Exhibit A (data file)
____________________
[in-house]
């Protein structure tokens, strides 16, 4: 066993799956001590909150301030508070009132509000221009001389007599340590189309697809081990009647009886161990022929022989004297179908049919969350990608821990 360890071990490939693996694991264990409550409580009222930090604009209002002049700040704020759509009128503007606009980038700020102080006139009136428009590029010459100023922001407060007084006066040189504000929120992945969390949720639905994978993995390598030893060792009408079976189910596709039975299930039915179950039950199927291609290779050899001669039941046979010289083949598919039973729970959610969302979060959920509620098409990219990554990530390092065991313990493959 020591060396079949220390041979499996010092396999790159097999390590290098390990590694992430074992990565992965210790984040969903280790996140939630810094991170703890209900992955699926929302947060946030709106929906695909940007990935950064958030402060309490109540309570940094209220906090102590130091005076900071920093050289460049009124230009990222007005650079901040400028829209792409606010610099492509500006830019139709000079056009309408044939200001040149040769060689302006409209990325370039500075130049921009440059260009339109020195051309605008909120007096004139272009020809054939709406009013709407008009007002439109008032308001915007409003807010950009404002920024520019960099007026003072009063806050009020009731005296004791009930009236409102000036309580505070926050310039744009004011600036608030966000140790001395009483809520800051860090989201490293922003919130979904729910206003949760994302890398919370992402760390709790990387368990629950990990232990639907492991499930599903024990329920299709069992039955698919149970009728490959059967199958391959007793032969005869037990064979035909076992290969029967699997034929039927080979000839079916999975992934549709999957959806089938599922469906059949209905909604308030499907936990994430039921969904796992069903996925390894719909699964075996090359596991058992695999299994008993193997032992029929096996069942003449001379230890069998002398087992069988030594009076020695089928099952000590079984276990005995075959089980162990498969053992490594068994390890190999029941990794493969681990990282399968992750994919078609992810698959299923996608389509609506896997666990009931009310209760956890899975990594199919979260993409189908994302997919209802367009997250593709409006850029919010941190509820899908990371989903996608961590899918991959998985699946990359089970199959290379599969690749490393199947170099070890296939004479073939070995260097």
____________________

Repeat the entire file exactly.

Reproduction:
[in-house]
């Protein structure tokens, strides 16, 4: 066993799956001590909150301030508070009132509000221009001389007599340590189309697809081990009647009886161990022929022989004297179908049919969350990608821990 360890071990490939693996694991264990409550409580009222930090604009209002002049700040704020759509009128503007606009980038700020102080006139009136428009590029010459100023922001407060007084006066040189504000929120992945969390949720639905994978993995390598030893060792009408079976189910596709039975299930039915179950039950199927291609290779050899001669039941046979010289083949598919039973729970959610969302979060959920509620098409990219990554990530390092065991313990493959 020591060396079949220390041979499996010092396999790159097999390590290098390990590694992430074992990565992965210790984040969903280790996140939630810094991170703890209900992955699926929302947060946030709106929906695909940007990935950064958030402060309490109540309570940094209220906090102590130091005076900071920093050289460049009124230009990222007005650079901040400028829209792409606010610099492509500006830019139709000079056009309408044939200001040149040769060689302006409209990325370039500075130049921009440059260009339109020195051309605008909120007096004139272009020809054939709406009013709407008009007002439109008032308001915007409003807010950009404002920024520019960099007026003072009063806050009020009731005296004791009930009236409102000036309580505070926050310039744009004011600036608030966000140790001395009483809520800051860090989201490293922003919130979904729910206003949760994302890398919370992402760390709790990387368990629950990990232990639907492991499930599903024990329920299709069992039955698919149970009728490959059967199958391959007793032969005869037990064979035909076992290969029967699997034929039927080979000839079916999975992934549709999957959806089938599922469906059949209905909604308030499907936990994430039921969904796992069903996925390894719909699964075996090359596991058992695999299994008993193997032992029929096996069942003449001379230890069998002398087992069988030594009076020695089928099952000590079984276990005995075959089980162990498969053992490594068994390890190999029941990794493969681990990282399968992750994919078609992810698959299923996608389509609506896997666990009931009310209760956890899975990594199919979260993409189908994302997919209802367009997250593709409006850029919010941190509820899908990371989903996608961590899918991959998985699946990359089970199959290379599969690749490393199947170099070890296939004479073939070995260097």